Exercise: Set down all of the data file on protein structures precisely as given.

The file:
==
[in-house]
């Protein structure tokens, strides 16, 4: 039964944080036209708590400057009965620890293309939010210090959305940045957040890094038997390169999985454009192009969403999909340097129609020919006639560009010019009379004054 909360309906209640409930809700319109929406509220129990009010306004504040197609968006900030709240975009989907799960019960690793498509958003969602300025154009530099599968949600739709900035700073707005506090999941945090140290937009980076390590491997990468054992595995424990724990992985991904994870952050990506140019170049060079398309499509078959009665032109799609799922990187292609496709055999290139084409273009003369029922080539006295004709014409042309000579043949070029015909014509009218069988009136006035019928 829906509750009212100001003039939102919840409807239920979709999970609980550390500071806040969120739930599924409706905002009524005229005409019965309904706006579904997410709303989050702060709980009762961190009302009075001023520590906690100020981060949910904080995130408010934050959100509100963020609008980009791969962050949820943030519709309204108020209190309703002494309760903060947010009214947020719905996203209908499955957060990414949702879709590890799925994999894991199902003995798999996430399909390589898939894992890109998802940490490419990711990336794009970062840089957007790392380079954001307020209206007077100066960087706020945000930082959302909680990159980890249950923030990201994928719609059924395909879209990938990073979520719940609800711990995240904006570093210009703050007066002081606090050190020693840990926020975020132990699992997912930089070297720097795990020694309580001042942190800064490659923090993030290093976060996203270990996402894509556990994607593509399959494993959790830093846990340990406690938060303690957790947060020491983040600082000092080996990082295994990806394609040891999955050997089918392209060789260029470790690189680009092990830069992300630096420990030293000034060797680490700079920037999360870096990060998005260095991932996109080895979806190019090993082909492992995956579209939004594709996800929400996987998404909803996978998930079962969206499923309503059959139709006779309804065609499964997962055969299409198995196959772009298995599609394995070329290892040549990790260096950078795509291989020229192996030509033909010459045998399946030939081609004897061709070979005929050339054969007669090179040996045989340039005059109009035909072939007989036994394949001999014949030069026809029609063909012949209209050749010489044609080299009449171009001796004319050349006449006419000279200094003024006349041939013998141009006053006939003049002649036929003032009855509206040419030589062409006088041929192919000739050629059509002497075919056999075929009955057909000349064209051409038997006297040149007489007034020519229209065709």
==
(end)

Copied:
[in-house]
């Protein structure tokens, strides 16, 4: 039964944080036209708590400057009965620890293309939010210090959305940045957040890094038997390169999985454009192009969403999909340097129609020919006639560009010019009379004054 909360309906209640409930809700319109929406509220129990009010306004504040197609968006900030709240975009989907799960019960690793498509958003969602300025154009530099599968949600739709900035700073707005506090999941945090140290937009980076390590491997990468054992595995424990724990992985991904994870952050990506140019170049060079398309499509078959009665032109799609799922990187292609496709055999290139084409273009003369029922080539006295004709014409042309000579043949070029015909014509009218069988009136006035019928 829906509750009212100001003039939102919840409807239920979709999970609980550390500071806040969120739930599924409706905002009524005229005409019965309904706006579904997410709303989050702060709980009762961190009302009075001023520590906690100020981060949910904080995130408010934050959100509100963020609008980009791969962050949820943030519709309204108020209190309703002494309760903060947010009214947020719905996203209908499955957060990414949702879709590890799925994999894991199902003995798999996430399909390589898939894992890109998802940490490419990711990336794009970062840089957007790392380079954001307020209206007077100066960087706020945000930082959302909680990159980890249950923030990201994928719609059924395909879209990938990073979520719940609800711990995240904006570093210009703050007066002081606090050190020693840990926020975020132990699992997912930089070297720097795990020694309580001042942190800064490659923090993030290093976060996203270990996402894509556990994607593509399959494993959790830093846990340990406690938060303690957790947060020491983040600082000092080996990082295994990806394609040891999955050997089918392209060789260029470790690189680009092990830069992300630096420990030293000034060797680490700079920037999360870096990060998005260095991932996109080895979806190019090993082909492992995956579209939004594709996800929400996987998404909803996978998930079962969206499923309503059959139709006779309804065609499964997962055969299409198995196959772009298995599609394995070329290892040549990790260096950078795509291989020229192996030509033909010459045998399946030939081609004897061709070979005929050339054969007669090179040996045989340039005059109009035909072939007989036994394949001999014949030069026809029609063909012949209209050749010489044609080299009449171009001796004319050349006449006419000279200094003024006349041939013998141009006053006939003049002649036929003032009855509206040419030589062409006088041929192919000739050629059509002497075919056999075929009955057909000349064209051409038997006297040149007489007034020519229209065709």